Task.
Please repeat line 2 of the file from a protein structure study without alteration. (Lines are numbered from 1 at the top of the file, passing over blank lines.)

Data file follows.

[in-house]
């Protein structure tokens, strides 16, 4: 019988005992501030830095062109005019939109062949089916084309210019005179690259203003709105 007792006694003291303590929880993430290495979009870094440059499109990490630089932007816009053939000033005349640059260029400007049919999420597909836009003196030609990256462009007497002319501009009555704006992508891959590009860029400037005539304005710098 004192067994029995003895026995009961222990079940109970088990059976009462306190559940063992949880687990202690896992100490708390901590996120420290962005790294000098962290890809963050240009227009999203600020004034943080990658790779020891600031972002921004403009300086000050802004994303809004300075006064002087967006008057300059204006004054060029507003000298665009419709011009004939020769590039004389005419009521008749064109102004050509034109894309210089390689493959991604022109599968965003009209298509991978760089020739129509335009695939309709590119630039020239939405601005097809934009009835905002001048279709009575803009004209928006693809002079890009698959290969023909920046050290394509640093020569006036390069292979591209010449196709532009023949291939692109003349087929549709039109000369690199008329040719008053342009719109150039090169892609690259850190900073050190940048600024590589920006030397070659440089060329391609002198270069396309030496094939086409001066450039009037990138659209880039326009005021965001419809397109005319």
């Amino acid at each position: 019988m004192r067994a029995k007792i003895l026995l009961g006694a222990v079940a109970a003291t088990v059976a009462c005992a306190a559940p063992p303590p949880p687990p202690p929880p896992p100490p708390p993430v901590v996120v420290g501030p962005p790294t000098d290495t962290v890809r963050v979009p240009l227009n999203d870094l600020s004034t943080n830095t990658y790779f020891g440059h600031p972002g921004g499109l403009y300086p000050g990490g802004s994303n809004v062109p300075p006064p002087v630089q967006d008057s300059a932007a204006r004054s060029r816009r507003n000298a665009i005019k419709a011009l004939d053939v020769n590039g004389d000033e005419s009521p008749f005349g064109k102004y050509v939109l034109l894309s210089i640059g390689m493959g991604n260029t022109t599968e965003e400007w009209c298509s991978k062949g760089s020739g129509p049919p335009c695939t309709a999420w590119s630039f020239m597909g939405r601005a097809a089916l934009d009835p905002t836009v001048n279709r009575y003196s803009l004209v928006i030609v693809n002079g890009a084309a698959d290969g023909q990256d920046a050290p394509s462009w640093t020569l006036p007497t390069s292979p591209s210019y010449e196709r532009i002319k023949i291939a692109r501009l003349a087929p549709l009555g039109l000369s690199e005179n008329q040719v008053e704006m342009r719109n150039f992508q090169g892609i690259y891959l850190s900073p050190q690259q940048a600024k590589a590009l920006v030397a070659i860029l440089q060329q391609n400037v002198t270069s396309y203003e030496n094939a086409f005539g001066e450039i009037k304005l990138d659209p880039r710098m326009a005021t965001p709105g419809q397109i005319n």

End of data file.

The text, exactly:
């Protein structure tokens, strides 16, 4: 019988005992501030830095062109005019939109062949089916084309210019005179690259203003709105 007792006694003291303590929880993430290495979009870094440059499109990490630089932007816009053939000033005349640059260029400007049919999420597909836009003196030609990256462009007497002319501009009555704006992508891959590009860029400037005539304005710098 004192067994029995003895026995009961222990079940109970088990059976009462306190559940063992949880687990202690896992100490708390901590996120420290962005790294000098962290890809963050240009227009999203600020004034943080990658790779020891600031972002921004403009300086000050802004994303809004300075006064002087967006008057300059204006004054060029507003000298665009419709011009004939020769590039004389005419009521008749064109102004050509034109894309210089390689493959991604022109599968965003009209298509991978760089020739129509335009695939309709590119630039020239939405601005097809934009009835905002001048279709009575803009004209928006693809002079890009698959290969023909920046050290394509640093020569006036390069292979591209010449196709532009023949291939692109003349087929549709039109000369690199008329040719008053342009719109150039090169892609690259850190900073050190940048600024590589920006030397070659440089060329391609002198270069396309030496094939086409001066450039009037990138659209880039326009005021965001419809397109005319």